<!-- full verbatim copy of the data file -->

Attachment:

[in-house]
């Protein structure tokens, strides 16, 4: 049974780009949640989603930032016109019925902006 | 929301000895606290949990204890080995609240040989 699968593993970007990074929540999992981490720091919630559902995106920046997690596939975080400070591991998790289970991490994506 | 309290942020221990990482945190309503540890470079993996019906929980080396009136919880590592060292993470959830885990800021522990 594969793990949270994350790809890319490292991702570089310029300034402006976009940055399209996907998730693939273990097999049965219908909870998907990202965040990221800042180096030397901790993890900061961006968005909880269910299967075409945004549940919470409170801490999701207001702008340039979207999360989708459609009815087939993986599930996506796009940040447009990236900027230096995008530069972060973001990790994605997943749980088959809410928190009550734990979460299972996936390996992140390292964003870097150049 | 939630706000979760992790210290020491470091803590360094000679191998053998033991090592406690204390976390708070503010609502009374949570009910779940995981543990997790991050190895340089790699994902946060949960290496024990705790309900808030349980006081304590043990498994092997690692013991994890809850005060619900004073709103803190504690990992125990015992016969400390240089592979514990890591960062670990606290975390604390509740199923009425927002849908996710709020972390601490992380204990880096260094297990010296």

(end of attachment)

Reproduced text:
[in-house]
């Protein structure tokens, strides 16, 4: 049974780009949640989603930032016109019925902006 | 929301000895606290949990204890080995609240040989 699968593993970007990074929540999992981490720091919630559902995106920046997690596939975080400070591991998790289970991490994506 | 309290942020221990990482945190309503540890470079993996019906929980080396009136919880590592060292993470959830885990800021522990 594969793990949270994350790809890319490292991702570089310029300034402006976009940055399209996907998730693939273990097999049965219908909870998907990202965040990221800042180096030397901790993890900061961006968005909880269910299967075409945004549940919470409170801490999701207001702008340039979207999360989708459609009815087939993986599930996506796009940040447009990236900027230096995008530069972060973001990790994605997943749980088959809410928190009550734990979460299972996936390996992140390292964003870097150049 | 939630706000979760992790210290020491470091803590360094000679191998053998033991090592406690204390976390708070503010609502009374949570009910779940995981543990997790991050190895340089790699994902946060949960290496024990705790309900808030349980006081304590043990498994092997690692013991994890809850005060619900004073709103803190504690990992125990015992016969400390240089592979514990890591960062670990606290975390604390509740199923009425927002849908996710709020972390601490992380204990880096260094297990010296």